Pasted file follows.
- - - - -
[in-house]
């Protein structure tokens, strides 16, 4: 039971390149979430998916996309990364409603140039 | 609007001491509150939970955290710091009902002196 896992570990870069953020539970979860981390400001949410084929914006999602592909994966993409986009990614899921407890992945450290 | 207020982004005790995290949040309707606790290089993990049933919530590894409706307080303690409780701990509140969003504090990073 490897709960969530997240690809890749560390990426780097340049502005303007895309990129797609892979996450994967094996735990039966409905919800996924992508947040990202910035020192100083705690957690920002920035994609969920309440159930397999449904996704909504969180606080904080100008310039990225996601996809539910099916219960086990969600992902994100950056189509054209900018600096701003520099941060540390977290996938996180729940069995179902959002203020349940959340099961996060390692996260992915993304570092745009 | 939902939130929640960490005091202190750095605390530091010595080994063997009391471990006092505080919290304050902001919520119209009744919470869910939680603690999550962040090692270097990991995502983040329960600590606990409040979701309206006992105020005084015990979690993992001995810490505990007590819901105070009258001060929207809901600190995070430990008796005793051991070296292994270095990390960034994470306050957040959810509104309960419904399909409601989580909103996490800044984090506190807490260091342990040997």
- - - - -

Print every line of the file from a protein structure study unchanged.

[in-house]
């Protein structure tokens, strides 16, 4: 039971390149979430998916996309990364409603140039 | 609007001491509150939970955290710091009902002196 896992570990870069953020539970979860981390400001949410084929914006999602592909994966993409986009990614899921407890992945450290 | 207020982004005790995290949040309707606790290089993990049933919530590894409706307080303690409780701990509140969003504090990073 490897709960969530997240690809890749560390990426780097340049502005303007895309990129797609892979996450994967094996735990039966409905919800996924992508947040990202910035020192100083705690957690920002920035994609969920309440159930397999449904996704909504969180606080904080100008310039990225996601996809539910099916219960086990969600992902994100950056189509054209900018600096701003520099941060540390977290996938996180729940069995179902959002203020349940959340099961996060390692996260992915993304570092745009 | 939902939130929640960490005091202190750095605390530091010595080994063997009391471990006092505080919290304050902001919520119209009744919470869910939680603690999550962040090692270097990991995502983040329960600590606990409040979701309206006992105020005084015990979690993992001995810490505990007590819901105070009258001060929207809901600190995070430990008796005793051991070296292994270095990390960034994470306050957040959810509104309960419904399909409601989580909103996490800044984090506190807490260091342990040997």